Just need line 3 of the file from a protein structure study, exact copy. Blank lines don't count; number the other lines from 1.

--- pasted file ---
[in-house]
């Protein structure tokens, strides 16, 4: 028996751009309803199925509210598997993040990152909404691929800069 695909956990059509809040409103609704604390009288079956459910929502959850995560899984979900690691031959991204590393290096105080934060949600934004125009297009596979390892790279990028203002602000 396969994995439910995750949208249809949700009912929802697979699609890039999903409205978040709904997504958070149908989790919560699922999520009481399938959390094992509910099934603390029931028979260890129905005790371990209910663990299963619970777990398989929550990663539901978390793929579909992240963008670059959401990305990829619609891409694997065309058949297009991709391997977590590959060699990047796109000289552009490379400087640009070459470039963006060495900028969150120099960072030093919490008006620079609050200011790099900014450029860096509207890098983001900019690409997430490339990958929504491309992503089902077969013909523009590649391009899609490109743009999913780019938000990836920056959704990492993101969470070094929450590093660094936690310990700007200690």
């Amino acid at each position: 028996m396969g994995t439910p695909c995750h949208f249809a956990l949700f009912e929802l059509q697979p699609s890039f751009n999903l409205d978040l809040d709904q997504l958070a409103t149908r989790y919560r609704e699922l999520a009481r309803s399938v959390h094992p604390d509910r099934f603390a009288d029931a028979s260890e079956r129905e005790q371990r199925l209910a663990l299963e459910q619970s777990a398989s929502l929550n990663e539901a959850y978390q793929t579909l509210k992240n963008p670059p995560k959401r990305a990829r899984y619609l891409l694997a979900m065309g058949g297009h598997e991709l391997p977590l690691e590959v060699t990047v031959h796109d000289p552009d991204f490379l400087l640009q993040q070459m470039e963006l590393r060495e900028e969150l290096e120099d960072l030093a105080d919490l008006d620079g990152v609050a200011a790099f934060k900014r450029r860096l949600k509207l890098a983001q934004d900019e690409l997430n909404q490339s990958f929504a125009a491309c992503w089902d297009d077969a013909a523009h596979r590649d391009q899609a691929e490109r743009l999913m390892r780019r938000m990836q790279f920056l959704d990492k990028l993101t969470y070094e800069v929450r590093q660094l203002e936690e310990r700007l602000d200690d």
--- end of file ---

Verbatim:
């Amino acid at each position: 028996m396969g994995t439910p695909c995750h949208f249809a956990l949700f009912e929802l059509q697979p699609s890039f751009n999903l409205d978040l809040d709904q997504l958070a409103t149908r989790y919560r609704e699922l999520a009481r309803s399938v959390h094992p604390d509910r099934f603390a009288d029931a028979s260890e079956r129905e005790q371990r199925l209910a663990l299963e459910q619970s777990a398989s929502l929550n990663e539901a959850y978390q793929t579909l509210k992240n963008p670059p995560k959401r990305a990829r899984y619609l891409l694997a979900m065309g058949g297009h598997e991709l391997p977590l690691e590959v060699t990047v031959h796109d000289p552009d991204f490379l400087l640009q993040q070459m470039e963006l590393r060495e900028e969150l290096e120099d960072l030093a105080d919490l008006d620079g990152v609050a200011a790099f934060k900014r450029r860096l949600k509207l890098a983001q934004d900019e690409l997430n909404q490339s990958f929504a125009a491309c992503w089902d297009d077969a013909a523009h596979r590649d391009q899609a691929e490109r743009l999913m390892r780019r938000m990836q790279f920056l959704d990492k990028l993101t969470y070094e800069v929450r590093q660094l203002e936690e310990r700007l602000d200690d």